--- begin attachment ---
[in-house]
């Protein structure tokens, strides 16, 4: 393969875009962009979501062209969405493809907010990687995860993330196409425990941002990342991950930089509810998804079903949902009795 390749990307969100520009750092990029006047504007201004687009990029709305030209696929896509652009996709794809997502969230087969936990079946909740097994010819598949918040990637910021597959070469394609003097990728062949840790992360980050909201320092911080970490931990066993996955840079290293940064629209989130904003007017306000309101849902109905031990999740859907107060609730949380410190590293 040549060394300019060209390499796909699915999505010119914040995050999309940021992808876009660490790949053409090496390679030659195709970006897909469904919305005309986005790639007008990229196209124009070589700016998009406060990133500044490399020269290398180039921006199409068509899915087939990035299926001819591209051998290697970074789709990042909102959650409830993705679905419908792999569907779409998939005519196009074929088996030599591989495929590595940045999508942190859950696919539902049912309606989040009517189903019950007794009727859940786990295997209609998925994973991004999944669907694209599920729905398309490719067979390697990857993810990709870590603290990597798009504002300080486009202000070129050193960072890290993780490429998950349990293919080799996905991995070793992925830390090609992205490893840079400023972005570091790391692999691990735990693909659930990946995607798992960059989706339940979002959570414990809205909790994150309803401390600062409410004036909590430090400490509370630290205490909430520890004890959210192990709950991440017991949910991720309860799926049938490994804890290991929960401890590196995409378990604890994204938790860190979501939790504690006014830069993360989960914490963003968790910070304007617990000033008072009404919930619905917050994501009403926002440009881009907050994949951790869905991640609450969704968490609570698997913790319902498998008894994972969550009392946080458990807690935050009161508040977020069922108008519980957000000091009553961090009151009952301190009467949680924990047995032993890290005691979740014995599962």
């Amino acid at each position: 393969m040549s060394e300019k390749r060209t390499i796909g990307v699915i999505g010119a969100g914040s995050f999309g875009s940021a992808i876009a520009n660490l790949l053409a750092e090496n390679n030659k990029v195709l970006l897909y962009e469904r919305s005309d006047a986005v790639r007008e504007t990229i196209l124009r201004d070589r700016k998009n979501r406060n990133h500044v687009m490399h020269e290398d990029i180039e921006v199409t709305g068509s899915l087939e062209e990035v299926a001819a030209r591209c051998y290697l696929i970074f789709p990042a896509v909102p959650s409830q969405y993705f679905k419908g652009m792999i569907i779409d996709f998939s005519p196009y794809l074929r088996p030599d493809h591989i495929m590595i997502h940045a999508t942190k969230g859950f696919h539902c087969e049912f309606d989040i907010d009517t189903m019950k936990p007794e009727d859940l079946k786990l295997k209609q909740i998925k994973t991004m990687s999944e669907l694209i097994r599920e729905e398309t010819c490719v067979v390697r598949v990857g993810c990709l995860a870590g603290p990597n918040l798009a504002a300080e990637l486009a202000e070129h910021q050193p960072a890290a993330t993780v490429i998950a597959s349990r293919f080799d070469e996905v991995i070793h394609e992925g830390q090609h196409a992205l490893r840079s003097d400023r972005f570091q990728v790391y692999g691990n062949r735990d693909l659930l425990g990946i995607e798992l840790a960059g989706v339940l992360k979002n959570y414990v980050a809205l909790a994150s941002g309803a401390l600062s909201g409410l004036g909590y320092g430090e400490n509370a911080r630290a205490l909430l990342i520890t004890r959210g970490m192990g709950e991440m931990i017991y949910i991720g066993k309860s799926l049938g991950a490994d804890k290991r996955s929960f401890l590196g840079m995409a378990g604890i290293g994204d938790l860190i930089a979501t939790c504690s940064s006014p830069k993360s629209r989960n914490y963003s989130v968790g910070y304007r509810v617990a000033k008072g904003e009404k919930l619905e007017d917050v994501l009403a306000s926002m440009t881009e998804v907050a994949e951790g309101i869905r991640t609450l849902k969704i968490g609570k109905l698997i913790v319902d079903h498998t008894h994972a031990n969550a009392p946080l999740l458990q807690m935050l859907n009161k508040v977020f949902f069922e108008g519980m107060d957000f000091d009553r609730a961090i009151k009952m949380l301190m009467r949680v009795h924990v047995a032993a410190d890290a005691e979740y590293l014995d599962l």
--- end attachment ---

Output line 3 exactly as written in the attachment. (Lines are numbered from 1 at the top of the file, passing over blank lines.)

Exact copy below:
């Amino acid at each position: 393969m040549s060394e300019k390749r060209t390499i796909g990307v699915i999505g010119a969100g914040s995050f999309g875009s940021a992808i876009a520009n660490l790949l053409a750092e090496n390679n030659k990029v195709l970006l897909y962009e469904r919305s005309d006047a986005v790639r007008e504007t990229i196209l124009r201004d070589r700016k998009n979501r406060n990133h500044v687009m490399h020269e290398d990029i180039e921006v199409t709305g068509s899915l087939e062209e990035v299926a001819a030209r591209c051998y290697l696929i970074f789709p990042a896509v909102p959650s409830q969405y993705f679905k419908g652009m792999i569907i779409d996709f998939s005519p196009y794809l074929r088996p030599d493809h591989i495929m590595i997502h940045a999508t942190k969230g859950f696919h539902c087969e049912f309606d989040i907010d009517t189903m019950k936990p007794e009727d859940l079946k786990l295997k209609q909740i998925k994973t991004m990687s999944e669907l694209i097994r599920e729905e398309t010819c490719v067979v390697r598949v990857g993810c990709l995860a870590g603290p990597n918040l798009a504002a300080e990637l486009a202000e070129h910021q050193p960072a890290a993330t993780v490429i998950a597959s349990r293919f080799d070469e996905v991995i070793h394609e992925g830390q090609h196409a992205l490893r840079s003097d400023r972005f570091q990728v790391y692999g691990n062949r735990d693909l659930l425990g990946i995607e798992l840790a960059g989706v339940l992360k979002n959570y414990v980050a809205l909790a994150s941002g309803a401390l600062s909201g409410l004036g909590y320092g430090e400490n509370a911080r630290a205490l909430l990342i520890t004890r959210g970490m192990g709950e991440m931990i017991y949910i991720g066993k309860s799926l049938g991950a490994d804890k290991r996955s929960f401890l590196g840079m995409a378990g604890i290293g994204d938790l860190i930089a979501t939790c504690s940064s006014p830069k993360s629209r989960n914490y963003s989130v968790g910070y304007r509810v617990a000033k008072g904003e009404k919930l619905e007017d917050v994501l009403a306000s926002m440009t881009e998804v907050a994949e951790g309101i869905r991640t609450l849902k969704i968490g609570k109905l698997i913790v319902d079903h498998t008894h994972a031990n969550a009392p946080l999740l458990q807690m935050l859907n009161k508040v977020f949902f069922e108008g519980m107060d957000f000091d009553r609730a961090i009151k009952m949380l301190m009467r949680v009795h924990v047995a032993a410190d890290a005691e979740y590293l014995d599962l």